A year ago, I was able to take a close look at a cool-looking electric-powered sports car. I even got to sit in it. I noticed that it was not made by a manufacturer that I had recognized—it was built by Tesla Motors, Inc. (NASDAQ/TSLA), but I really didn’t give it a second thought.
Well I wish I had now, as Tesla is seeing its shares supercharge on the price chart, up 70% in the first few weeks of May and 167% so far in 2013, based on my stock analysis. Tesla is up a sizzling 198% over the past 52 weeks compared to the S&P 500’s 23% increase.
My stock analysis suggests that the maker of the sharp-looking electric sports car has really shocked the stock market with its superlative price appreciation. Who would have known?
Chart courtesy of www.StockCharts.com
I thought Tesla was interesting and gimmicky in some ways, but never in my wildest imagination did I expect the stock to surge as much as it has.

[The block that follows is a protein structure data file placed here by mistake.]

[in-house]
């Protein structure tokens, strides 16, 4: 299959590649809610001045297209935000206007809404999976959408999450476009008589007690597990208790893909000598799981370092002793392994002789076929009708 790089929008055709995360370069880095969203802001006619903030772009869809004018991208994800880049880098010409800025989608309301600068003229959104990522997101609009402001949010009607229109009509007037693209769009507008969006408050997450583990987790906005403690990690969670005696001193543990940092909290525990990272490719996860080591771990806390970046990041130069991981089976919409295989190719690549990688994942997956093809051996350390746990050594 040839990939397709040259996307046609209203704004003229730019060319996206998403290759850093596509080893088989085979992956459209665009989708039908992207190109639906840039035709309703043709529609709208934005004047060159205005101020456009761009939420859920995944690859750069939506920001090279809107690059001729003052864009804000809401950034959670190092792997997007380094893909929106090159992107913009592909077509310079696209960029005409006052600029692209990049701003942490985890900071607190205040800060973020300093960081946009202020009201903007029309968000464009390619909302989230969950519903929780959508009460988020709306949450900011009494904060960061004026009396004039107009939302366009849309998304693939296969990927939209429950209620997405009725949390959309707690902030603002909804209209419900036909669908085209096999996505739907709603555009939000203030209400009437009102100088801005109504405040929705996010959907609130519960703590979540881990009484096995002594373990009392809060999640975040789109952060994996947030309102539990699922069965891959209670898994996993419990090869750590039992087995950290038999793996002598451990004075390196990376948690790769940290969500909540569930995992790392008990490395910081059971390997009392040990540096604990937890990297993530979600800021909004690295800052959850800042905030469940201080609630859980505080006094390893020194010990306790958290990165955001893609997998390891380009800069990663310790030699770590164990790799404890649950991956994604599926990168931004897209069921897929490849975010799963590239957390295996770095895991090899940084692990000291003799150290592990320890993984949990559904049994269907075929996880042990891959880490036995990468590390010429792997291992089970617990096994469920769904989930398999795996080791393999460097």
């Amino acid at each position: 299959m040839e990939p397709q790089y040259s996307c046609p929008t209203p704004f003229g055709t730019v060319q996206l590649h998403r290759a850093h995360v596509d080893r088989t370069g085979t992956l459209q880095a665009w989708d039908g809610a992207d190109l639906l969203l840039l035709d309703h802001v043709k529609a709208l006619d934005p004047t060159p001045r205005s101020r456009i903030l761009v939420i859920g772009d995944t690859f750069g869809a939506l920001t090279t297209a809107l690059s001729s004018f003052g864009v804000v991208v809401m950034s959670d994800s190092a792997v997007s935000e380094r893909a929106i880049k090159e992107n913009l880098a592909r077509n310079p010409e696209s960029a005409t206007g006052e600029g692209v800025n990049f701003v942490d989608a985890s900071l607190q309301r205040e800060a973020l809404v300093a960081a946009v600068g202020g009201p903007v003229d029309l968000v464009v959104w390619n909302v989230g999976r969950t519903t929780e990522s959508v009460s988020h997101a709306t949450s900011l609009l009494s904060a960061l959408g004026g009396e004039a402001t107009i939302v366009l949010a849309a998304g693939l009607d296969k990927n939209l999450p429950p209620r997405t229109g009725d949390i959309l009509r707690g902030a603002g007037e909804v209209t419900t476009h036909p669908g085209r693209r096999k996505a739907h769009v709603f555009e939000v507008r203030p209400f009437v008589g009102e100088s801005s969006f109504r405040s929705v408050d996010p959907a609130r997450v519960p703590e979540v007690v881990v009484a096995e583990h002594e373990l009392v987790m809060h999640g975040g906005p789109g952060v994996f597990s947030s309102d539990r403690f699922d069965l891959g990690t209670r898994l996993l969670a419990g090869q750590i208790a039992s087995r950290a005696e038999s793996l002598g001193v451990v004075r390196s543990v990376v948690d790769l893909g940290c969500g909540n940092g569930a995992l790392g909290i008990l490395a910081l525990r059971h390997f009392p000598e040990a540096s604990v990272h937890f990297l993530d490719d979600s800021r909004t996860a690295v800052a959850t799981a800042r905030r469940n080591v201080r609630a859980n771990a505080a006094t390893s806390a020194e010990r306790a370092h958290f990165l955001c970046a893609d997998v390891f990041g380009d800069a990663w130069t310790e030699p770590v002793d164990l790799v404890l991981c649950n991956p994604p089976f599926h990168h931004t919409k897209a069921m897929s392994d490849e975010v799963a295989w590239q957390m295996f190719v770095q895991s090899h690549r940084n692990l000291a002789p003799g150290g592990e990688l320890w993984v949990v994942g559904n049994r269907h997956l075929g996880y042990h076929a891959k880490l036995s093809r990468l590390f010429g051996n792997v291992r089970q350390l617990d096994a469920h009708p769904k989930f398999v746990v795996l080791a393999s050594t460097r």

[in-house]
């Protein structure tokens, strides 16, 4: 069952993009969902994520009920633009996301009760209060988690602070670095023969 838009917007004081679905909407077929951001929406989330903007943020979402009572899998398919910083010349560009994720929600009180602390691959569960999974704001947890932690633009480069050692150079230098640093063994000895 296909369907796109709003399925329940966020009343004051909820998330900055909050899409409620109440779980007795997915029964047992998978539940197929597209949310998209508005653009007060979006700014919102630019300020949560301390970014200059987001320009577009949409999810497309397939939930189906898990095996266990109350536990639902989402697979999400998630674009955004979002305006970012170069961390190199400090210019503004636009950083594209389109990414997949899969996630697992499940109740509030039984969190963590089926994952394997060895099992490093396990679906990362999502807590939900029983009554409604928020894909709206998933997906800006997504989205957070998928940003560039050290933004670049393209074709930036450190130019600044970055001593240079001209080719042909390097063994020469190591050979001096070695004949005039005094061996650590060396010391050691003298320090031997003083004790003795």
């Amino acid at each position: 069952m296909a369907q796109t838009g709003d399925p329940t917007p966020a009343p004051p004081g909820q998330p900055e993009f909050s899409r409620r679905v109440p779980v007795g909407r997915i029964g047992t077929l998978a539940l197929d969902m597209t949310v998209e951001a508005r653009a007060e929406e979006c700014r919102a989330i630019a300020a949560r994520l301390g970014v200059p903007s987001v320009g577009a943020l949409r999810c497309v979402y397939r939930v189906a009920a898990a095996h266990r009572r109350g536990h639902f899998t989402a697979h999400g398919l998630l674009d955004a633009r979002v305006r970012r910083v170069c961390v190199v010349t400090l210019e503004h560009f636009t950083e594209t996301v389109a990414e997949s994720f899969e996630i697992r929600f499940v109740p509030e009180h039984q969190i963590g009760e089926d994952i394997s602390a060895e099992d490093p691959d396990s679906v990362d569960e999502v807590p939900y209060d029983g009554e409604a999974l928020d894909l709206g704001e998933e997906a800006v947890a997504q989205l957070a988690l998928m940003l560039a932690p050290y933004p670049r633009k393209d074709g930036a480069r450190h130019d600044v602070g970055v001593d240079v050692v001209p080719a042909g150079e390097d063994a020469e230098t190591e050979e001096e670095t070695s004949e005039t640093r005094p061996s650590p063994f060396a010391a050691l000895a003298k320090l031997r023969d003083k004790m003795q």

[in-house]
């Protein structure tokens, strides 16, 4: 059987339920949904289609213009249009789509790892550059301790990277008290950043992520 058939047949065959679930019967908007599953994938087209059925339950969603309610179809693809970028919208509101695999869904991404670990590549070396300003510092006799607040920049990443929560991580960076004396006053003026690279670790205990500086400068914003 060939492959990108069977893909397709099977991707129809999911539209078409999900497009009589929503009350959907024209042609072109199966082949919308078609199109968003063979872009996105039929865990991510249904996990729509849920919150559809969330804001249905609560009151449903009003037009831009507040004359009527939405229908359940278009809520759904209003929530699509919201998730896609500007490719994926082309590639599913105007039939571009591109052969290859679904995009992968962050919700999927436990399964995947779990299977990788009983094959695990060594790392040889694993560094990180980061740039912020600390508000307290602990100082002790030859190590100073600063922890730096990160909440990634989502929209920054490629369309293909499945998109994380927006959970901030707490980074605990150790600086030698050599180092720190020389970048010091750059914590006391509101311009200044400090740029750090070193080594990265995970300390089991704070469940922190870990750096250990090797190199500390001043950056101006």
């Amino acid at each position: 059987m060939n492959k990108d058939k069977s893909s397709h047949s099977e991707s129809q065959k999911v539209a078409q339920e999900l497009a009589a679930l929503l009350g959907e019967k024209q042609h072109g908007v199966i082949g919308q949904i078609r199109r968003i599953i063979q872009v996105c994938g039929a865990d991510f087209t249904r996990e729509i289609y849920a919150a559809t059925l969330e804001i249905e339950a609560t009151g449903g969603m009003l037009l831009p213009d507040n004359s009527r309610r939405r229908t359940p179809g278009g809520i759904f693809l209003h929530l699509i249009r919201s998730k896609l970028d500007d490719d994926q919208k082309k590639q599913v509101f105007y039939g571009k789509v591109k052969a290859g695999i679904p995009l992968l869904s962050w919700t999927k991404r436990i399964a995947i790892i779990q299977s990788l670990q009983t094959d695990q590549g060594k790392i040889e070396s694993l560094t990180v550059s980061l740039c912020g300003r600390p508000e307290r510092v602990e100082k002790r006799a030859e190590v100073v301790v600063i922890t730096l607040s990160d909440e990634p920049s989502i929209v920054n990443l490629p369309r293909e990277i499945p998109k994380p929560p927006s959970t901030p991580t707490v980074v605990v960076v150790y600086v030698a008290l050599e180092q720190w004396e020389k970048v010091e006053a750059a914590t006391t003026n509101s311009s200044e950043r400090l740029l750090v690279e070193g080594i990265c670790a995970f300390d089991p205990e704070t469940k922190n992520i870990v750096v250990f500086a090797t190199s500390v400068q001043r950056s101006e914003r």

According to my stock analysis, you can thank the short-sellers for running to the exits and unloading their positions in a classic short squeeze. At the end of April, there were 27.5 million shares of Tesla shorted. The share price was $53.99. Fast-forward 10 sessions, and the price has surged to over $90.00.
Now you can’t blame short-covering for all of the increase in the share price. Tesla did deliver some awesome numbers that tore apart Wall Street’s estimates, according to my stock analysis.
In the first quarter, Tesla sold 4,900 vehicles. That’s it. By comparison, General Motors Company (NYSE/GM) sold … Read More